Another Bedtime Story

Renita Boyle

Renita Boyle (an almost Autumn Voice) is best known to young fans as a Tale-Telling, Tongue-Twisting Troubadour, Picture Book author and Poetry Pixie. Her appeal spans the generations. She is a previous winner of the Wigtown Poetry Prize in Scots, and Resident Storyteller for the Wigtown Festival Company for whom she hosts Book at Bedtime and Cosy as a Hug for YA/Adult audiences. She is Lead Reader for Open Book, facilitating shared reading and creative writing groups for over 60s. She regularly offers wellbeing workshops which combine storytelling, poetry and art, and mentors those interested in writing memoir and legacy letters.

Renita is a committee member for the Scottish Storytelling Forum and for LAPIDUS, is former Patron of Reading at SJP in Renfrew, and Scottish Book Trust Reader-in-Residence for DG Libraries. She is a proud ‘WisconiScot’, having grown up in the wilds of Wisconsin and now living under the wild wide skies of Wigtown. You can discover more here:

Renita has kindly offered us some of her bedtime stories to help us nod off to sleep this month. She normally reads them to young children, but we think bedtime stories are for everyone, so either share this with someone to help them fall asleep or keep it all to yourself!

As a preface to each week’s bedtime story (link below), Renita shares her thoughts and experiences of stories and storytelling: 

Renita’s Bedtime Story

My Great Grandma Bess was an amazing seamstress. She sewed every quilt she ever made by hand with near perfect stitches – even when her eyesight failed. My sister and I often played under her large quilting frame as the autumn voiced women of her quilting Bee gathered round to tie their quilts and visit.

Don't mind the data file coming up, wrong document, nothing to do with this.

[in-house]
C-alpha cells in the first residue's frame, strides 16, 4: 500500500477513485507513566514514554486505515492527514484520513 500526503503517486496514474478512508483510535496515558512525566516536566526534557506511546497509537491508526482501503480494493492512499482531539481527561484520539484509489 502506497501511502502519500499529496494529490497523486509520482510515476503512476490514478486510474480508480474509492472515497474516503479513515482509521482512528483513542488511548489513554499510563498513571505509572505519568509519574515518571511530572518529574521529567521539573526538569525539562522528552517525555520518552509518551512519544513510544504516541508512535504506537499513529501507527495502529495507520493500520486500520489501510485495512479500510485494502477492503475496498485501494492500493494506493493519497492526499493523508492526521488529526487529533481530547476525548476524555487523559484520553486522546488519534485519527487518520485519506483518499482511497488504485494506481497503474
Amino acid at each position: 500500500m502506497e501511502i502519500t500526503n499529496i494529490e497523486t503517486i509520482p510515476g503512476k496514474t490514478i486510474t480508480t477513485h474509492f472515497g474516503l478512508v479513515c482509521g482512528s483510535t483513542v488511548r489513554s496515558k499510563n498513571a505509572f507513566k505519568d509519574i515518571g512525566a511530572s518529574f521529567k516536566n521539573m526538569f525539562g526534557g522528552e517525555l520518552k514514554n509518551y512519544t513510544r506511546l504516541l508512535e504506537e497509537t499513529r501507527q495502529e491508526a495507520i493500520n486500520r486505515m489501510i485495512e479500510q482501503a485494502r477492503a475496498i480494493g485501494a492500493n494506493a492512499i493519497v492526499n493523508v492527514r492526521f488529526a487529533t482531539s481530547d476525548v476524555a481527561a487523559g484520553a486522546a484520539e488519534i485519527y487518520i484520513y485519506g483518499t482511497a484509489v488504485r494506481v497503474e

How I wish now that I had paid more attention to the stories pieced together with the common threads of their lives: memories of their mothers and grandmothers; their own experiences of childbirth and loss, raising families and letting go, navigating marriages, divorces, death and loneliness; facing ageing bodies and changing times; sharing wisdom and expanding dreams for their own daughters, granddaughters and great-granddaughters that were out of reach to them. 

I do, however, feel covered by generational love, comfort, courage and hope.

Despite appearances, these autumn voiced women were anything but frail. They were feisty, funny and formidable for the hands that did the sewing, raising, cleaning, cooking and often the milking too. They shared common joys and common tears when voices softened to a whisper because ‘little ears were listening.’ They shared a common love that was stitched into the fabric of the quilt made for me.

Sadly, I no longer have the quilt that kept me warm those Wisconsin winters during my childhood and teens. I do, however, feel covered by generational love, comfort, courage and hope. 

I have something else precious from my Great Grandma Bess though – a wee Santa pillow which I discovered her making one day when I popped in to see her after school. It was near Christmas and the only thing Great Grandma Bess seemed to love more than quilting was Christmas. Every nook was adorned in green, red and gold tinsel; the tree laden with lights and homemade decorations with an angel on top; the kitchen smelled like fresh baked cookies and the kettle on the stove sang when the chocolate was hot. The house looked every bit like Santa’s workshop and Great Grandma Bess like a busy elf. Indeed, that is what I came to believe after that Christmas morning when the lovely Santa pillow I caught my Grandma secretly making appeared under my tree as a gift from Santa himself. I don’t think I have ever truly outgrown the notion that my Great Grandma Bess was actually Santa’s seamstress.

And though it may be August, I am in mind of Christmas and the story which gave Great Grandma Bess delight from her own childhood.

So, settle down and cosy in.

Now our story can begin.

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Have Renita’s tales made you think about sleep? Why not write about your thoughts for our last series of CLANGERS on sleep.

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